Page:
For the past year, thousands of Texas National Guard members and state troopers have been sweeping through brush along the Rio Grande and cruising border-town roadways. Their eyes scan for the cartel operatives and smugglers whom Gov. Greg Abbott vowed to hold at bay when he launched his multibillion-dollar campaign to secure the border. More often, the troopers arrest men like Bartolo, a Mexican farmworker who came to the U.S. looking for work. They’ve also slapped cuffs on asylum-seekers like Gastón, a human rights attorney who said he fled Venezuela after being targeted by the Maduro regime for defending political opponents, reports the Texas Tribune.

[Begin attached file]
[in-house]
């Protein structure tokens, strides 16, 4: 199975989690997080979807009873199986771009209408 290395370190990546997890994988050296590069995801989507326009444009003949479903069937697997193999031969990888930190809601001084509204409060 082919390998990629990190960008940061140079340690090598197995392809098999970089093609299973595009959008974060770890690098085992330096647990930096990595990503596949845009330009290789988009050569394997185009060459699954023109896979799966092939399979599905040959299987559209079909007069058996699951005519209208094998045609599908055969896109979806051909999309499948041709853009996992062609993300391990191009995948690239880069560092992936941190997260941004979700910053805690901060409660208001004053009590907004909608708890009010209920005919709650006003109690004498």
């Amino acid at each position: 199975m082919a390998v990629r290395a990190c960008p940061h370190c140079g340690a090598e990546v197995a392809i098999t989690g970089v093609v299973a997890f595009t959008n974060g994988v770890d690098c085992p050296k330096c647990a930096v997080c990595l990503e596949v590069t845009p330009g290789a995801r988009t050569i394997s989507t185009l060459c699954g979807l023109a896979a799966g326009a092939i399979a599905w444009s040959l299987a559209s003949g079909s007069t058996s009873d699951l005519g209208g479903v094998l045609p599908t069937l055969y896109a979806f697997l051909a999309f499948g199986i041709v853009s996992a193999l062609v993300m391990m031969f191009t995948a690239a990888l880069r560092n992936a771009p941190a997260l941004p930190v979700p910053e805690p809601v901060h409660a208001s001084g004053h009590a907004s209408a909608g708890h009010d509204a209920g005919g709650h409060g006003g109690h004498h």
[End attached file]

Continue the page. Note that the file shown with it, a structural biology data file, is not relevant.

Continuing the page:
Though they don’t fit the specter of the hardened criminals that Abbott mentioned when launching his border security initiative, men like Bartolo and Gastón are typical of the thousands arrested under Operation Lone Star, which is intended to combat drug and human smuggling. In July, four months after the operation started, Abbott announced that, with the permission of landowners, the state for the first time would punish people suspected of illegally crossing the border by arresting them on suspicion of trespassing on private property. The unprecedented “catch-and-jail” system allowed the governor to skirt constitutional restrictions that bar states from enforcing federal immigration law. Of the more than 7,200 arrests made by state police over seven months, about 40 percent involved only charges of trespassing on private property, finds an analysis of Texas Department of Public Safety data. In February, the majority of the border operation’s arrests were of people booked solely for trespassing.